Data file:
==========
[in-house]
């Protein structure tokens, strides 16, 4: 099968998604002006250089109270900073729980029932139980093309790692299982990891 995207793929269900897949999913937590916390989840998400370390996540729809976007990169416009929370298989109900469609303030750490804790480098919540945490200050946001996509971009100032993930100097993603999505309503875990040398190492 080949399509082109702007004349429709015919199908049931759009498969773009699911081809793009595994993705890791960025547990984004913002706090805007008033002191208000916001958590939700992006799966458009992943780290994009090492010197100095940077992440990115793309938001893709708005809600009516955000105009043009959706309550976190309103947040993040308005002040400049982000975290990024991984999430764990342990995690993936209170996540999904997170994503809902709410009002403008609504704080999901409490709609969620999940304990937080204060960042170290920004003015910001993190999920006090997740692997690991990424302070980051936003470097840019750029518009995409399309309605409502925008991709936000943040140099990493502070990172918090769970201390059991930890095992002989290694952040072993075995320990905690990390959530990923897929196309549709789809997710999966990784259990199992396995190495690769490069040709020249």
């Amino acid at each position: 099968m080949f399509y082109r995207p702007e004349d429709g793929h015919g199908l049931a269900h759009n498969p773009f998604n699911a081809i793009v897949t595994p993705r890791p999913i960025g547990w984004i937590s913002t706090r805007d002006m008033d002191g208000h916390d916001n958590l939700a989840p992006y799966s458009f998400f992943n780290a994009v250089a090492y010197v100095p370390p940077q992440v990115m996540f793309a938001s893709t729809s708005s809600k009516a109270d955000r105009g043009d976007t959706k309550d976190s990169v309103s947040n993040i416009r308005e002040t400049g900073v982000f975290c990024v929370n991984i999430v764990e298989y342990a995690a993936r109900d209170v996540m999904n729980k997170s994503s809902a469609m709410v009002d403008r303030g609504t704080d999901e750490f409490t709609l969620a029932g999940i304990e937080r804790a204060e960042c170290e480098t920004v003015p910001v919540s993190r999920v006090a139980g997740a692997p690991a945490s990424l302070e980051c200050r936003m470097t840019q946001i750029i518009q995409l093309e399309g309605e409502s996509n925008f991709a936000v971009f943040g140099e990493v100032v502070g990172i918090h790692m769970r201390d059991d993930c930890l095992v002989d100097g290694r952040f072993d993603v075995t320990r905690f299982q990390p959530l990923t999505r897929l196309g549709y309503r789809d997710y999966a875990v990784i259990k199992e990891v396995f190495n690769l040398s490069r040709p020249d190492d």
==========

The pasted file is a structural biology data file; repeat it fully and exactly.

[in-house]
């Protein structure tokens, strides 16, 4: 099968998604002006250089109270900073729980029932139980093309790692299982990891 995207793929269900897949999913937590916390989840998400370390996540729809976007990169416009929370298989109900469609303030750490804790480098919540945490200050946001996509971009100032993930100097993603999505309503875990040398190492 080949399509082109702007004349429709015919199908049931759009498969773009699911081809793009595994993705890791960025547990984004913002706090805007008033002191208000916001958590939700992006799966458009992943780290994009090492010197100095940077992440990115793309938001893709708005809600009516955000105009043009959706309550976190309103947040993040308005002040400049982000975290990024991984999430764990342990995690993936209170996540999904997170994503809902709410009002403008609504704080999901409490709609969620999940304990937080204060960042170290920004003015910001993190999920006090997740692997690991990424302070980051936003470097840019750029518009995409399309309605409502925008991709936000943040140099990493502070990172918090769970201390059991930890095992002989290694952040072993075995320990905690990390959530990923897929196309549709789809997710999966990784259990199992396995190495690769490069040709020249």
């Amino acid at each position: 099968m080949f399509y082109r995207p702007e004349d429709g793929h015919g199908l049931a269900h759009n498969p773009f998604n699911a081809i793009v897949t595994p993705r890791p999913i960025g547990w984004i937590s913002t706090r805007d002006m008033d002191g208000h916390d916001n958590l939700a989840p992006y799966s458009f998400f992943n780290a994009v250089a090492y010197v100095p370390p940077q992440v990115m996540f793309a938001s893709t729809s708005s809600k009516a109270d955000r105009g043009d976007t959706k309550d976190s990169v309103s947040n993040i416009r308005e002040t400049g900073v982000f975290c990024v929370n991984i999430v764990e298989y342990a995690a993936r109900d209170v996540m999904n729980k997170s994503s809902a469609m709410v009002d403008r303030g609504t704080d999901e750490f409490t709609l969620a029932g999940i304990e937080r804790a204060e960042c170290e480098t920004v003015p910001v919540s993190r999920v006090a139980g997740a692997p690991a945490s990424l302070e980051c200050r936003m470097t840019q946001i750029i518009q995409l093309e399309g309605e409502s996509n925008f991709a936000v971009f943040g140099e990493v100032v502070g990172i918090h790692m769970r201390d059991d993930c930890l095992v002989d100097g290694r952040f072993d993603v075995t320990r905690f299982q990390p959530l990923t999505r897929l196309g549709y309503r789809d997710y999966a875990v990784i259990k199992e990891v396995f190495n690769l040398s490069r040709p020249d190492d």